Published online 22 August 2011 | Nature 476, 373 (2011) | doi:10.1038/476373a

Column: World View

Stand up against the anti-technology terrorists

Home-made bombs are being sent to physicists in Mexico. Colleagues around the world should ensure their own security, urges Gerardo Herrera Corral.

My elder brother, Armando Herrera Corral, was this month sent a tube of dynamite by terrorists who oppose his scientific research. The home-made bomb, which was in a shoe-box-sized package labelled as an award for his personal attention, exploded when he pulled at the adhesive tape wrapped around it. My brother, director of the technology park at the Monterrey Institute of Technology in Mexico, was standing at the time, and suffered burns to his legs and a perforated eardrum. More severely injured by the blast was his friend and colleague Alejandro Aceves López, whom my brother had gone to see in his office to share a cup of coffee and open the award. Aceves López was sitting down when my brother opened the package; he took the brunt of the explosion in his chest, and shrapnel pierced one of his lungs.

Both scientists are now recovering from their injuries, but they were extremely fortunate to survive. The bomb failed to go off properly, and only a fraction of the 20-centimetre-long cylinder of dynamite ignited. The police estimate that the package contained enough explosive to take down part of the building, had it worked as intended.

The next day, I, too, was sent a suspicious package. I have been advised by the police not to offer details of why the package was judged of concern, but it arrived by an unusual procedure, and on a Sunday. It tested positive for explosives, and was taken away by the bomb squad, which declared a false alarm after finding that the parcel contained only books. My first reaction was to leave the country. Now, I am confused as to how I should respond.

As an academic scientist, why was my brother singled out in this way? He does not work in a field that is usually considered high-risk for terrorist activity, such as medical research on animals. He works on computer science, and Aceves López is an expert in robotics. I am a high-energy physicist and coordinate the Mexican contribution to research using the Large Hadron Collider at CERN, Europe's particle-physics laboratory; I have worked in the field for 15 years.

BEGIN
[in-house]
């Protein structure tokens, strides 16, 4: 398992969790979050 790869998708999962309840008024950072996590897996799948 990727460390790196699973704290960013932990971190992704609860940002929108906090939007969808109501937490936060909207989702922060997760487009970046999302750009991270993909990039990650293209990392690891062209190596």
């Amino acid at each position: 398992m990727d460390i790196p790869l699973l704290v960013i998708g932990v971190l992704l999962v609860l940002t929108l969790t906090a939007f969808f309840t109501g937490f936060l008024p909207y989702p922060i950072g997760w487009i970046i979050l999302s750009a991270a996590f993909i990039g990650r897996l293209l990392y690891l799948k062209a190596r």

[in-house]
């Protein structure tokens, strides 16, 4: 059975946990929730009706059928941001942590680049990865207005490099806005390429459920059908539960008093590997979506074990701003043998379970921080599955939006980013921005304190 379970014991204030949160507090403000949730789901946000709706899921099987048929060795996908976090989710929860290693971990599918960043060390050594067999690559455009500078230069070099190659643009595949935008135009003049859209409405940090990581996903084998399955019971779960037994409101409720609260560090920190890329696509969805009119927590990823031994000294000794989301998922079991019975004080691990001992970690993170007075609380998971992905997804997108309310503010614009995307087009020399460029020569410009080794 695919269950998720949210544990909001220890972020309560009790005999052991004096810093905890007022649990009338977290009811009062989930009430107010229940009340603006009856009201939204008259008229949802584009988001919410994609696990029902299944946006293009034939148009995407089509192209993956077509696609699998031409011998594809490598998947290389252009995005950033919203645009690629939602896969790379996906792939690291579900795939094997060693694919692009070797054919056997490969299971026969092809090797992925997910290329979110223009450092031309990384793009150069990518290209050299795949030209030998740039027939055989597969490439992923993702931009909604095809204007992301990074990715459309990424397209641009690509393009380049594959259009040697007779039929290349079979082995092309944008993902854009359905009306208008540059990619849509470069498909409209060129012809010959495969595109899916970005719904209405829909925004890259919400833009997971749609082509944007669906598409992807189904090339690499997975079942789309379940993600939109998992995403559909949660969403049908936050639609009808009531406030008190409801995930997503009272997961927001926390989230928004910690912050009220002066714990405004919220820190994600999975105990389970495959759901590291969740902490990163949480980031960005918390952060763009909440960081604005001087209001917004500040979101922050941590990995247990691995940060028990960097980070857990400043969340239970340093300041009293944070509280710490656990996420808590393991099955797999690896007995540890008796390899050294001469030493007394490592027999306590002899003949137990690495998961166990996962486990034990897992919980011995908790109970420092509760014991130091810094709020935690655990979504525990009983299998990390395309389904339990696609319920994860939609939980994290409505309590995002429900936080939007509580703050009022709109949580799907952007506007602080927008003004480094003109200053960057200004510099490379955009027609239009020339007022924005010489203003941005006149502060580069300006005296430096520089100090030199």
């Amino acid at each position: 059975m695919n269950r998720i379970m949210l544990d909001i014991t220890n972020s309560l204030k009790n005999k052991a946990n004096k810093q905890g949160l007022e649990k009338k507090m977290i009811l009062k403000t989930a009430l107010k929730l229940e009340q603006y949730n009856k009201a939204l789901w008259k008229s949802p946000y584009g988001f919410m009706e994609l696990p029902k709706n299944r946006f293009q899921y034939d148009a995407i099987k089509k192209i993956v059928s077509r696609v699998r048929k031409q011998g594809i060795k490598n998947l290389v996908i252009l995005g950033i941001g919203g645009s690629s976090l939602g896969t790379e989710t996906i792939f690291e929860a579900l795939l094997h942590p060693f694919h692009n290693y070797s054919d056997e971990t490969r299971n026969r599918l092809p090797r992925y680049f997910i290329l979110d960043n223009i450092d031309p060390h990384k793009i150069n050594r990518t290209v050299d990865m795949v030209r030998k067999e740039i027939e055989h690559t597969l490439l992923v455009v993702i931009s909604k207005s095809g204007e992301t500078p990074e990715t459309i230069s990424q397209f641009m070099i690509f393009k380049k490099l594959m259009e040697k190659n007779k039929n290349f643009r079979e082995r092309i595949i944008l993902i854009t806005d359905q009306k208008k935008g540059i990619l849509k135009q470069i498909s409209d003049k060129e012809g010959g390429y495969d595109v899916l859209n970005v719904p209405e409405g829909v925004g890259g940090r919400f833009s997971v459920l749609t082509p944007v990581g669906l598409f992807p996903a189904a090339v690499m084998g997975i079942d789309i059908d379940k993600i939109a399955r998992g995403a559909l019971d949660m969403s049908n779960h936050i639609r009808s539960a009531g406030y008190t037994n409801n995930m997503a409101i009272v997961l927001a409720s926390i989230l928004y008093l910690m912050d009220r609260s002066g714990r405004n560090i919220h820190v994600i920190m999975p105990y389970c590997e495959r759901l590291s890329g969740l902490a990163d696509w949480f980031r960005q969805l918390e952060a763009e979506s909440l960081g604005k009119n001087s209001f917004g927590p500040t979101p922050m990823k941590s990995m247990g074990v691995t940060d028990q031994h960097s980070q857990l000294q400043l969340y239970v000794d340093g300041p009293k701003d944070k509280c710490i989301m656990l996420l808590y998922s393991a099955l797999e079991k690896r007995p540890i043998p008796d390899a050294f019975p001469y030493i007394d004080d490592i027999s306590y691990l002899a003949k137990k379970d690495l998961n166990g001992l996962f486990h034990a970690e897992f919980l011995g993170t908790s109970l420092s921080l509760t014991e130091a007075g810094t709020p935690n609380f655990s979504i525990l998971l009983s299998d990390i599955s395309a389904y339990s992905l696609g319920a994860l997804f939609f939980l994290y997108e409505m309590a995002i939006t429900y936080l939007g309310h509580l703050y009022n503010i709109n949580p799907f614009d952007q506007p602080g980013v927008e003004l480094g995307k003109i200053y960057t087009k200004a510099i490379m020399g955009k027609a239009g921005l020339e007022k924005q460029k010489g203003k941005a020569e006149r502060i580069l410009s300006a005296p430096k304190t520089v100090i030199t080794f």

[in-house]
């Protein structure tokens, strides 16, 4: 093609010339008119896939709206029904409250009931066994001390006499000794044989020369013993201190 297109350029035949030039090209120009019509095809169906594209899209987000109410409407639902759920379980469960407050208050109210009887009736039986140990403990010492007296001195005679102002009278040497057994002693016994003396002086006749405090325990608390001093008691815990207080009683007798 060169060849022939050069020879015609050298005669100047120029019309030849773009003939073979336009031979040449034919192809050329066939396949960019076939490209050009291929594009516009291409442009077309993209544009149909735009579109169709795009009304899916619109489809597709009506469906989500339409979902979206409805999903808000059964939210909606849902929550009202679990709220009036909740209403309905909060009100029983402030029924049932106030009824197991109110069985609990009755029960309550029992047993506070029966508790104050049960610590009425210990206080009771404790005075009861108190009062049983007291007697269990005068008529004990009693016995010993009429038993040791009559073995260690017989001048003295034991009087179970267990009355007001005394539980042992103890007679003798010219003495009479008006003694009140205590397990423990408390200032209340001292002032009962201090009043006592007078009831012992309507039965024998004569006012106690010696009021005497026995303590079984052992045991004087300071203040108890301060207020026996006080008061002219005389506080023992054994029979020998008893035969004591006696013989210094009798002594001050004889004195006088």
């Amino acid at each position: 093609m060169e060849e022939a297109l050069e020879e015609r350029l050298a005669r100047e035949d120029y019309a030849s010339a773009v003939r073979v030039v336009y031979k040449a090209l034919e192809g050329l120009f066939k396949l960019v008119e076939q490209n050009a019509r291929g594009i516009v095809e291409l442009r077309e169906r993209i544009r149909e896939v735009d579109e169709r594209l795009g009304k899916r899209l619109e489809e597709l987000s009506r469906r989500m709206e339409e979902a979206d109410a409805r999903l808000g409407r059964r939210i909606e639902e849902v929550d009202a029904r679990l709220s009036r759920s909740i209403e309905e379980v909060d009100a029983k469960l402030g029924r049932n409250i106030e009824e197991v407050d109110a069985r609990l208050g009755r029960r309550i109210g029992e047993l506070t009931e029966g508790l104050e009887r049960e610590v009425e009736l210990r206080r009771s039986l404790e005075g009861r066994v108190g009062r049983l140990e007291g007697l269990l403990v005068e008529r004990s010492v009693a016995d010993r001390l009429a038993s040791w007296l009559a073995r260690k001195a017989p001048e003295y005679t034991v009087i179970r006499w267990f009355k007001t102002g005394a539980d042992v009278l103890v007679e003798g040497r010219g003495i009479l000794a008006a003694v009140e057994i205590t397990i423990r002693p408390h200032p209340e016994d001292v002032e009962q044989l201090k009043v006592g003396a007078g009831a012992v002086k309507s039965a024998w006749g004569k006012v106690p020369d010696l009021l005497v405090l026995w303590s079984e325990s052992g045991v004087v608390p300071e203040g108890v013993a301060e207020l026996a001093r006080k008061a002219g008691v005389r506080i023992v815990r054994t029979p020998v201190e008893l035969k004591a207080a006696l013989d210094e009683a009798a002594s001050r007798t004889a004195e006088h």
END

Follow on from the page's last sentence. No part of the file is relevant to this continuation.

An extremist anarchist group known as Individuals Tending to Savagery (ITS) has claimed responsibility for the attack on my brother. This is confirmed by a partially burned note found by the authorities at the bomb site, signed by the ITS and with a message along the lines of: "If this does not get to the newspapers we will produce more explosions. Wounding or killing teachers and students does not matter to us."

In statements posted on the Internet, the ITS expresses particular hostility towards nano­technology and computer scientists. It claims that nanotechnology will lead to the downfall of mankind, and predicts that the world will become dominated by self-aware artificial-intelligence technology. Scientists who work to advance such technology, it says, are seeking to advance control over people by 'the system'. The group praises Theodore Kaczynski, the Unabomber, whose anti-technology crusade in the United States in 1978–95 killed three people and injured many others.

The group's rhetoric is absurd, but I urge colleagues around the world to take the threat that it poses to researchers seriously. Information gathered by Mexican federal authorities and Interpol link it to actions in countries including Spain, France and Chile. In April this year, the ITS sent a bomb — similar to the one posted to my brother — to the head of the Nanotechnology Engineering Division at the Polytechnic University of Mexico Valley in Tultitlan, although that device did not explode. In May, the university received a second parcel bomb, with a message reading: "This is not a joke: last month we targeted Oscar Camacho, today the institution, tomorrow who knows? Open fire on nanotechnology and those who support it!"

“I believe that terror should not succeed in establishing fear and imposing conduct.”


The scientific community must be made aware of such organizations, and of their capacity for destruction. Nanotechnology-research institutes and departments, companies and professional associations must beef up their security procedures, particularly on how they receive and accept parcels and letters.

I would like to stand up and speak in this way because I believe that terror should not succeed in establishing fear and imposing conduct that takes us far from the freedom we enjoy. I would like the police to take these events seriously; they are becoming a real threat to society. I would also like to express my solidarity with the Monterrey Institute of Technology — the institution that gave me both financial support to pursue my undergraduate studies and high-level academic training.

To oppose technology is not an unacceptable way to think. We may well debate the desirability of further technical development in our society. Yet radical groups such as the ITS overlook a crucial detail: it is not technology that is the problem, but how we use it. After Alfred Nobel invented dynamite he became a rich man, because it found use in mining, quarrying, construction and demolition. But people can also decide to put dynamite into a parcel and address it to somebody with the intention of killing them. 

Gerardo Herrera Corral is a physicist at the Research and Advanced Studies Centre of the National Polytechnic Institute of Mexico in Mexico City.

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